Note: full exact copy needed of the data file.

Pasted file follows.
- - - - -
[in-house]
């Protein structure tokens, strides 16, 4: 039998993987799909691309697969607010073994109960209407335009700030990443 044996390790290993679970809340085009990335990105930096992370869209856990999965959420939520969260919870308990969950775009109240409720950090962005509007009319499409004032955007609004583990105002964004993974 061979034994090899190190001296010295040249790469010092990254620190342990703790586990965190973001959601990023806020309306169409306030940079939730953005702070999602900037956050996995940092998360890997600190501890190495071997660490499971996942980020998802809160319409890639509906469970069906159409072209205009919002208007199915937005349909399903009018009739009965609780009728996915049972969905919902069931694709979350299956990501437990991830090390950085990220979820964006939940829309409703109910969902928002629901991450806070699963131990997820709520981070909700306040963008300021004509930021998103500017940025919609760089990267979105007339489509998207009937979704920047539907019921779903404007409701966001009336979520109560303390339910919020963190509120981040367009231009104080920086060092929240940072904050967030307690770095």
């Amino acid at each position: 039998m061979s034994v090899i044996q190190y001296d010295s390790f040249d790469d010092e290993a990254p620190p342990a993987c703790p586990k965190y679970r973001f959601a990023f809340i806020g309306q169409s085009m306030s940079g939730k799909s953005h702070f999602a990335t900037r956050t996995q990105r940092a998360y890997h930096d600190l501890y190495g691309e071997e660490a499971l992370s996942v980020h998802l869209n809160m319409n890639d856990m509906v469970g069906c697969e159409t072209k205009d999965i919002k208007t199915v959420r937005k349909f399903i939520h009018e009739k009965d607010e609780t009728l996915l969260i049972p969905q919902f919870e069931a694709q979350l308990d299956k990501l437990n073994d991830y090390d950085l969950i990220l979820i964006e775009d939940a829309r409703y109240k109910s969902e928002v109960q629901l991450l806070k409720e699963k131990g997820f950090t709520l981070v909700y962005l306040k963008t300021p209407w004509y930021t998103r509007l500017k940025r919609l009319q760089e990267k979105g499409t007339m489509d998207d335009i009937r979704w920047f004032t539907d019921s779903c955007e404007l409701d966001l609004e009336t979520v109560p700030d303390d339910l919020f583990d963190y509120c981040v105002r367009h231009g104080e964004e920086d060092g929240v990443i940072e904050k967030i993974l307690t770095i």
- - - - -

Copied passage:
[in-house]
């Protein structure tokens, strides 16, 4: 039998993987799909691309697969607010073994109960209407335009700030990443 044996390790290993679970809340085009990335990105930096992370869209856990999965959420939520969260919870308990969950775009109240409720950090962005509007009319499409004032955007609004583990105002964004993974 061979034994090899190190001296010295040249790469010092990254620190342990703790586990965190973001959601990023806020309306169409306030940079939730953005702070999602900037956050996995940092998360890997600190501890190495071997660490499971996942980020998802809160319409890639509906469970069906159409072209205009919002208007199915937005349909399903009018009739009965609780009728996915049972969905919902069931694709979350299956990501437990991830090390950085990220979820964006939940829309409703109910969902928002629901991450806070699963131990997820709520981070909700306040963008300021004509930021998103500017940025919609760089990267979105007339489509998207009937979704920047539907019921779903404007409701966001009336979520109560303390339910919020963190509120981040367009231009104080920086060092929240940072904050967030307690770095």
């Amino acid at each position: 039998m061979s034994v090899i044996q190190y001296d010295s390790f040249d790469d010092e290993a990254p620190p342990a993987c703790p586990k965190y679970r973001f959601a990023f809340i806020g309306q169409s085009m306030s940079g939730k799909s953005h702070f999602a990335t900037r956050t996995q990105r940092a998360y890997h930096d600190l501890y190495g691309e071997e660490a499971l992370s996942v980020h998802l869209n809160m319409n890639d856990m509906v469970g069906c697969e159409t072209k205009d999965i919002k208007t199915v959420r937005k349909f399903i939520h009018e009739k009965d607010e609780t009728l996915l969260i049972p969905q919902f919870e069931a694709q979350l308990d299956k990501l437990n073994d991830y090390d950085l969950i990220l979820i964006e775009d939940a829309r409703y109240k109910s969902e928002v109960q629901l991450l806070k409720e699963k131990g997820f950090t709520l981070v909700y962005l306040k963008t300021p209407w004509y930021t998103r509007l500017k940025r919609l009319q760089e990267k979105g499409t007339m489509d998207d335009i009937r979704w920047f004032t539907d019921s779903c955007e404007l409701d966001l609004e009336t979520v109560p700030d303390d339910l919020f583990d963190y509120c981040v105002r367009h231009g104080e964004e920086d060092g929240v990443i940072e904050k967030i993974l307690t770095i």